Anything but a Democrat, it doesn't matter who, it doesn't matter what they think, if they can make fun of a Democrat, if they can provoke #liberaltears, they're good enough. In the North Caroline State Legislature this past week, as reported by the Washington Post, a late night budget measure passed by Republicans contained further funding for anti-opioid programs, but at the cost of educational dollars exclusively drawn from Democratic districts.
"The money to fund new pilot programs for this cause had to come from somewhere, and the Republicans decided to take it out of education programs in Democratic districts [...] with $316,646 cut from two early college high schools and the state banned from financially supporting a science, math and technology program that has helped many African American and low-income families."
Is that conservatism? Is that the new Republican party? How is it that compassionate, intellectual, logical conservatives have become so outnumbered by anti-intellectual, liberal-hating, moral relativists? They still exist, I know some of them, but almost all of them compromised their own morality to vote for a man who genuinely represents many things they despise, and farcically represents a pseudo-conservativism which is already far from what Reagan would accept. Was it really about the Supreme Court, or was it about winning? Was Hillary really so bad? It's a question Republicans, especially those who work on Capitol Hill, need to think about, because Trumpism and anti-leftism are running the Republican party into the ground. Are you a Republican or an American? Both? Okay, then in what order? Where do you draw the line between your conservatism and the current Republican brand? because we all know that the two concepts seem farther apart every day. In 1955, in the first ever issue of National Review, William F. Buckley wrote the following:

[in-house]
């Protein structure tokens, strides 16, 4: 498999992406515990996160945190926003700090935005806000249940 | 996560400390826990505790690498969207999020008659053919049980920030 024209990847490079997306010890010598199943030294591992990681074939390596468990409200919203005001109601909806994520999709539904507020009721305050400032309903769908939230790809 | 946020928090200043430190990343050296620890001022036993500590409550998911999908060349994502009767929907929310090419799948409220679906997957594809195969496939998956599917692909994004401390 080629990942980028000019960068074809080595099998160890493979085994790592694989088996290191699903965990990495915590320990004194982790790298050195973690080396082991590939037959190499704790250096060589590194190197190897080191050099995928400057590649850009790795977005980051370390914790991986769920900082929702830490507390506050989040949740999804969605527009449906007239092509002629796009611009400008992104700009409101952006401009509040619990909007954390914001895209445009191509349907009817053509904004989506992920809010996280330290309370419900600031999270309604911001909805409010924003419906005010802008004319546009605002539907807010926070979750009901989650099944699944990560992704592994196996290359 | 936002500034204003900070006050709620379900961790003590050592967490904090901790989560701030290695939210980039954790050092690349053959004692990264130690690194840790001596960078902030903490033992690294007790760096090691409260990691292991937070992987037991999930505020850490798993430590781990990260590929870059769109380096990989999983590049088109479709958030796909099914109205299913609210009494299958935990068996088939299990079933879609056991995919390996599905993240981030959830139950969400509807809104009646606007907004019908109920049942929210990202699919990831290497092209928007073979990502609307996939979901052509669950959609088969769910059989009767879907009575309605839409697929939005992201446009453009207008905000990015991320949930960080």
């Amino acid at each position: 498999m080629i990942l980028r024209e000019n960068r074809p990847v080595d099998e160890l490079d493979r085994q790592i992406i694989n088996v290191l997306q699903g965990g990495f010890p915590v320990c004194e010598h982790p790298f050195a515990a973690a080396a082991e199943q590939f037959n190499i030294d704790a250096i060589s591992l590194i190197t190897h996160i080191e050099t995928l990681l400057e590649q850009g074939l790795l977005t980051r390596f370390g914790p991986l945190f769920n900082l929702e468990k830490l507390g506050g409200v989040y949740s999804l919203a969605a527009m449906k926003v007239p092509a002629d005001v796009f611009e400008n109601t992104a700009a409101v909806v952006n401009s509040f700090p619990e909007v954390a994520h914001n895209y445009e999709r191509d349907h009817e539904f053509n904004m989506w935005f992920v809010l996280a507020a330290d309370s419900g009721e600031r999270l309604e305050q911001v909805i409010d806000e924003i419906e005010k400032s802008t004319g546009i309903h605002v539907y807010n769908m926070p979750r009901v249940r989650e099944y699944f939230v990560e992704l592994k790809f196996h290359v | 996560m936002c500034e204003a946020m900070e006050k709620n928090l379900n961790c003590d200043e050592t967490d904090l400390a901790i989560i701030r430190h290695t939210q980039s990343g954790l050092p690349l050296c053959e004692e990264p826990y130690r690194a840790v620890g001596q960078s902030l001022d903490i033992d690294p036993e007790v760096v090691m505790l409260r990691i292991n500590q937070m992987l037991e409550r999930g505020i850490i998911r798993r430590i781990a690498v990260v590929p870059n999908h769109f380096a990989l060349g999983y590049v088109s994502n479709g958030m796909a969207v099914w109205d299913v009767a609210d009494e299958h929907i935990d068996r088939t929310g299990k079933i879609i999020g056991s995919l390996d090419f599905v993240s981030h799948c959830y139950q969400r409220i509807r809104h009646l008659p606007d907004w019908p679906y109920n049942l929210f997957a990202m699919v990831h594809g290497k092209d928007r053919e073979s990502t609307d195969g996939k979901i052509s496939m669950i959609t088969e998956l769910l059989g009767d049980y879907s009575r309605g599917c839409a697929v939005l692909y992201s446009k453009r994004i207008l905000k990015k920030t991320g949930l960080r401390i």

"Among our convictions: It is the job of centralized government (in peacetime) to protect its citizens' lives, liberty and property. All other activities of government tend to diminish freedom and hamper progress. The growth of government (the dominant social feature of this century) must be fought relentlessly. In this great social conflict of the era, we are, without reservations, on the libertarian side. The profound crisis of our era is, in essence, the conflict between the Social Engineers, who seek to adjust mankind to scientific utopias, and the disciples of Truth, who defend the organic moral order. We believe that truth is neither arrived at nor illuminated by monitoring election results, binding though these are for other purposes, but by other means, including a study of human experience. On this point we are, without reservations, on the conservative side."
Will Donald Trump "defend the moral order?" Is he a "disciple of truth?" No he won't, and no he is not, but he won the Republican nomination, won the Presidency as a Republican, and has already begun signing Republican legislation. There is a new Republican party, and he owns it.